No small part of former Pennsylvania Sen. Rick Santorum's trifecta of success on Tuesday was his support among evangelical voters and other social conservatives that were attracted to his campaign. His appeal to those voters on issues such as abortion and gay marriage allowed him to overcome what he lacks in campaign infrastructure and war chests when compared to his three rivals.
So while the next handful of GOP presidential primary states- Maine, Arizona, Michigan, and Washington – do not have as large a percentage of such voters, Santorum's success will have lingering consequences for former Massachusetts Gov. Mitt Romney, experts say.
"The results yesterday cannot be ignored by the Romney campaign," says Larry Jacobs, director of the Center for the Study of Politics at the University of Minnesota. "What happened in Colorado and Minnesota has undermined Romney's campaign strategy of running a general election issue agenda."
In a race dominated by voters' concerns about the economy, Romney has proved adept at avoiding discussions of social issues that could alienate independent voters in the general election. Jacobs says Santorum's victories have changed that.
"What's happened with Santorum is he's hijacked the agenda and he's going to compel Romney now to address these social issues and as he does that, it's going to push Romney out of the mainstream where he needs to be to win the general election," he says. "There are some real doubts about whether he's a real conservative. It's almost like there's a culture war among the GOP nomination battle."
Romney, who has said he's evolved on the issue of abortion and is now firmly pro-life, has nonetheless had trouble convincing right-wingers they can trust him. Jacobs says it's really not an option for Romney to try pigeonhole Santorum as a single-issue candidate.
"If Romney tries to take on Santorum and marginalize him, he's going to face a very significant backlash among social conservatives who do support Santorum on these issues and who have serious doubts about Romney, least of which is the Mormonism issue," says Jacobs, referring to Romney's religion.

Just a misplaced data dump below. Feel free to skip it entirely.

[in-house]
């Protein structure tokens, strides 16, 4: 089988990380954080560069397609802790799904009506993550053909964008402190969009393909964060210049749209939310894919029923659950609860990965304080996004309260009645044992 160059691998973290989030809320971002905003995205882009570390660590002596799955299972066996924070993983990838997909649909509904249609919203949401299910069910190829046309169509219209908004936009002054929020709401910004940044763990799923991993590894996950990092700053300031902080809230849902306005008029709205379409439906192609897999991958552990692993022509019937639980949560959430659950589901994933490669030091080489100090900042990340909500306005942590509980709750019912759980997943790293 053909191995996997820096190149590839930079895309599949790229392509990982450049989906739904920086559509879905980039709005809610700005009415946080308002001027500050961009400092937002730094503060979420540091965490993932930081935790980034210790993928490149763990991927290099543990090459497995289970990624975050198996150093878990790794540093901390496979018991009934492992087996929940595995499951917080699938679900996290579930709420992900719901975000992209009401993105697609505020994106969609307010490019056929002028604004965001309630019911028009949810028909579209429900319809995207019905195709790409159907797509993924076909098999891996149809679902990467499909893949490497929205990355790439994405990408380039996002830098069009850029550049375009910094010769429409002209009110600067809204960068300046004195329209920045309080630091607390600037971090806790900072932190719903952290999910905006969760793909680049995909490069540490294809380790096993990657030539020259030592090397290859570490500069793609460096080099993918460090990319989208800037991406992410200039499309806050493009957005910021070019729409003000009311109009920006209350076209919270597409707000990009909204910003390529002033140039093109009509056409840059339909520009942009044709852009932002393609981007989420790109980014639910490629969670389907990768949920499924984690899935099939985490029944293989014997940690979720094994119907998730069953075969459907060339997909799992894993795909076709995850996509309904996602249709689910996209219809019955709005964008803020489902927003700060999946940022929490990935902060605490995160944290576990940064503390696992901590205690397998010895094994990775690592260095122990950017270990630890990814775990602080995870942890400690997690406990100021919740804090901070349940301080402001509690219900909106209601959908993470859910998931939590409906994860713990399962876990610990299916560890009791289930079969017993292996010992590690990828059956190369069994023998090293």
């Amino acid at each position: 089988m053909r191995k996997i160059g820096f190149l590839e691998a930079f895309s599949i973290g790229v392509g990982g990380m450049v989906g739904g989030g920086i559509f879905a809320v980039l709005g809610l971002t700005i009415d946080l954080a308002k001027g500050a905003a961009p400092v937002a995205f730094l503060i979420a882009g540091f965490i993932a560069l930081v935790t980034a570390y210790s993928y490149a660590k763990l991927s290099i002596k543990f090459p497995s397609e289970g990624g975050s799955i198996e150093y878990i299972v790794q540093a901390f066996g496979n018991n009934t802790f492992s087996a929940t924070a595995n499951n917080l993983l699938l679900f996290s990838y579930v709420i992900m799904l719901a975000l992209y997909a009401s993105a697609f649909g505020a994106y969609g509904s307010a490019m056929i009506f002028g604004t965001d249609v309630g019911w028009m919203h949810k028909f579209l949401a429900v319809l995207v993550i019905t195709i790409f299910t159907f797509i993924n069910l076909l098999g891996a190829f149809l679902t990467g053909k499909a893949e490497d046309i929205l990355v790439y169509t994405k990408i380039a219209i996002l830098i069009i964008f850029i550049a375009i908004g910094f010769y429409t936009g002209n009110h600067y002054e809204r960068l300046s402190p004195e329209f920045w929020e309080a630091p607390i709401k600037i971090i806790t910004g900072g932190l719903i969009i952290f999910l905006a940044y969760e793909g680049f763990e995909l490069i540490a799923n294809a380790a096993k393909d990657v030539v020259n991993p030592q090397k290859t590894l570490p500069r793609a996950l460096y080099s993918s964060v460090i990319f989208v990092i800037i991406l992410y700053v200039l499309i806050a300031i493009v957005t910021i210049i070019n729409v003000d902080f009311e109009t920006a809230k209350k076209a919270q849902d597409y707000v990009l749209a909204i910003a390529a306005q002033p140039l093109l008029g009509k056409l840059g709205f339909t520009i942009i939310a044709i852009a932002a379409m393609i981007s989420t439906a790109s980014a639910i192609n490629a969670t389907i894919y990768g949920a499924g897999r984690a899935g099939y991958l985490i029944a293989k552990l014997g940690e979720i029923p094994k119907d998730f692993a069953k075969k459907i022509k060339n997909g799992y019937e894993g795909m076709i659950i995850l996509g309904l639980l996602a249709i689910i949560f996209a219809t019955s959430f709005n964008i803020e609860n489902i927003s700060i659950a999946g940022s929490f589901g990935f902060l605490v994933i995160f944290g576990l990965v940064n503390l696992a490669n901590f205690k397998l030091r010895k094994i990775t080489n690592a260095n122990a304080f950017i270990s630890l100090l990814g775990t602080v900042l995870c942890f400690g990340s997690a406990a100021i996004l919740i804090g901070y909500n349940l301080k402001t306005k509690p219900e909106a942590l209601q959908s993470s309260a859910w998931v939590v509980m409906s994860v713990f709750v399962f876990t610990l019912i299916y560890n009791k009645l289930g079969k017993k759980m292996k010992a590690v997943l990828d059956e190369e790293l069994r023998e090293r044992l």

Ken Bickers, a political science professor at the University of Colorado, adds that while Romney's loss there was not solely due to evangelical voters, it certainly was a factor.
"I don't want to say that was the whole thing or even the main thing, but at the margins I suspect that it made it easier for [Santorum] to make the case for himself in the state given all the national attention to the religious issues," says Bickers.
A higher turnout would have favored Romney, Bickers says.
"But the fact that the turnout was low is a sign that support for Romney is tepid," he says.
Santorum's success came from campaigning around the state even before the Florida primary and creatively connecting with voters, Bickers says.
"They were using lots of different ways of trying to connect to potential voters," he says, adding that in Colorado evangelicals are a key demographic. "It doesn't require big media buys. Using social media, using robo-calls, and using more of a grassroots network helped."
Even though social conservatives are important in Colorado's primary, Bickers says Romney is correct in thinking that moving right to woo their votes would hurt him in the swing state's general election.
"He has kept some distance between himself and the social issues and I think that's wise when he gets to the general election," he says. "His problem is that he's got to get to the general election and last night was not a good night for him in terms of getting there."
Even worse for Romney, says Jacobs, is that Tuesday's results ensured a long primary battle.
'The narrative going into the caucuses in Minnesota and Colorado of the Romney inevitability has been put into the backseat," he says. "It looks to me that we're looking at a contest that could go for weeks and maybe longer, and that's just bad news for Romney, because it means he's going to have to put more treasure into it, he's going to be pushed further away from the mainstream where he needs to be to win the general election, and his negative,s which are really taking off, will continue to rise, as he's chewed up."
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